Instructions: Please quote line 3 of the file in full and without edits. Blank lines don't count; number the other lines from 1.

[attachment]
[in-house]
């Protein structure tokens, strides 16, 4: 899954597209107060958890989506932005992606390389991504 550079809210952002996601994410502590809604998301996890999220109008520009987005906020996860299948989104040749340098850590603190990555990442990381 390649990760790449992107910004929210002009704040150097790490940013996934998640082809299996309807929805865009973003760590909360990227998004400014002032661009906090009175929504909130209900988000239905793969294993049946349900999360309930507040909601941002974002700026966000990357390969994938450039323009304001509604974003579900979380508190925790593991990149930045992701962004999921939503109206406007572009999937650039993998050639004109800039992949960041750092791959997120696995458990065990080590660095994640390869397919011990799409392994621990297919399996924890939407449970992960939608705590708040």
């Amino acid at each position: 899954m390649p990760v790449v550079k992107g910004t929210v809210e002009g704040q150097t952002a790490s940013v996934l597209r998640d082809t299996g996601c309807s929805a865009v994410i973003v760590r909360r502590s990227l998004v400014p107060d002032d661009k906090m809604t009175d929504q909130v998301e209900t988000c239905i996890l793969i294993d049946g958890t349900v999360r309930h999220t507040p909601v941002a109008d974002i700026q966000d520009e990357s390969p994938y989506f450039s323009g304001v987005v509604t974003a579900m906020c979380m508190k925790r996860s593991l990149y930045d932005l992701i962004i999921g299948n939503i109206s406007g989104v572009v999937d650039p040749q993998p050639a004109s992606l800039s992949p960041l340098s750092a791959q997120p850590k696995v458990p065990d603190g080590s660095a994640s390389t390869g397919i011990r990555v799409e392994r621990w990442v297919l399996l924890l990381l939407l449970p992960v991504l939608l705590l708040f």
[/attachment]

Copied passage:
């Amino acid at each position: 899954m390649p990760v790449v550079k992107g910004t929210v809210e002009g704040q150097t952002a790490s940013v996934l597209r998640d082809t299996g996601c309807s929805a865009v994410i973003v760590r909360r502590s990227l998004v400014p107060d002032d661009k906090m809604t009175d929504q909130v998301e209900t988000c239905i996890l793969i294993d049946g958890t349900v999360r309930h999220t507040p909601v941002a109008d974002i700026q966000d520009e990357s390969p994938y989506f450039s323009g304001v987005v509604t974003a579900m906020c979380m508190k925790r996860s593991l990149y930045d932005l992701i962004i999921g299948n939503i109206s406007g989104v572009v999937d650039p040749q993998p050639a004109s992606l800039s992949p960041l340098s750092a791959q997120p850590k696995v458990p065990d603190g080590s660095a994640s390389t390869g397919i011990r990555v799409e392994r621990w990442v297919l399996l924890l990381l939407l449970p992960v991504l939608l705590l708040f």